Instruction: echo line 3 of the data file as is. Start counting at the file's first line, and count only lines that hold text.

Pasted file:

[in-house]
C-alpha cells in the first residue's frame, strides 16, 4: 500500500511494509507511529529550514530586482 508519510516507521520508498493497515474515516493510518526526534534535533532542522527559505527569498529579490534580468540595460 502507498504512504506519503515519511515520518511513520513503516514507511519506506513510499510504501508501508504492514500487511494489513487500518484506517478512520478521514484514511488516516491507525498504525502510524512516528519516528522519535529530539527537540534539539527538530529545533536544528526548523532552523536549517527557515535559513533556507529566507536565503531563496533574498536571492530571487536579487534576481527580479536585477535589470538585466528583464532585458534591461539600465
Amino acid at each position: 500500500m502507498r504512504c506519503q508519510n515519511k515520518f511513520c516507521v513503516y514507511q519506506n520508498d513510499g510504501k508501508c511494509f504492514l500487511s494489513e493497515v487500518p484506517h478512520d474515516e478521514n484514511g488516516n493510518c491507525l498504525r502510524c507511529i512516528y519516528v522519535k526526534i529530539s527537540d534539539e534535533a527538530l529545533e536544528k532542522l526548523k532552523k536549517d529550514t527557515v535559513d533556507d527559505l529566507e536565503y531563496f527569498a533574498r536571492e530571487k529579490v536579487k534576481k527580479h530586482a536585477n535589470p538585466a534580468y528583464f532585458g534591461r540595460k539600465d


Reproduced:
Amino acid at each position: 500500500m502507498r504512504c506519503q508519510n515519511k515520518f511513520c516507521v513503516y514507511q519506506n520508498d513510499g510504501k508501508c511494509f504492514l500487511s494489513e493497515v487500518p484506517h478512520d474515516e478521514n484514511g488516516n493510518c491507525l498504525r502510524c507511529i512516528y519516528v522519535k526526534i529530539s527537540d534539539e534535533a527538530l529545533e536544528k532542522l526548523k532552523k536549517d529550514t527557515v535559513d533556507d527559505l529566507e536565503y531563496f527569498a533574498r536571492e530571487k529579490v536579487k534576481k527580479h530586482a536585477n535589470p538585466a534580468y528583464f532585458g534591461r540595460k539600465d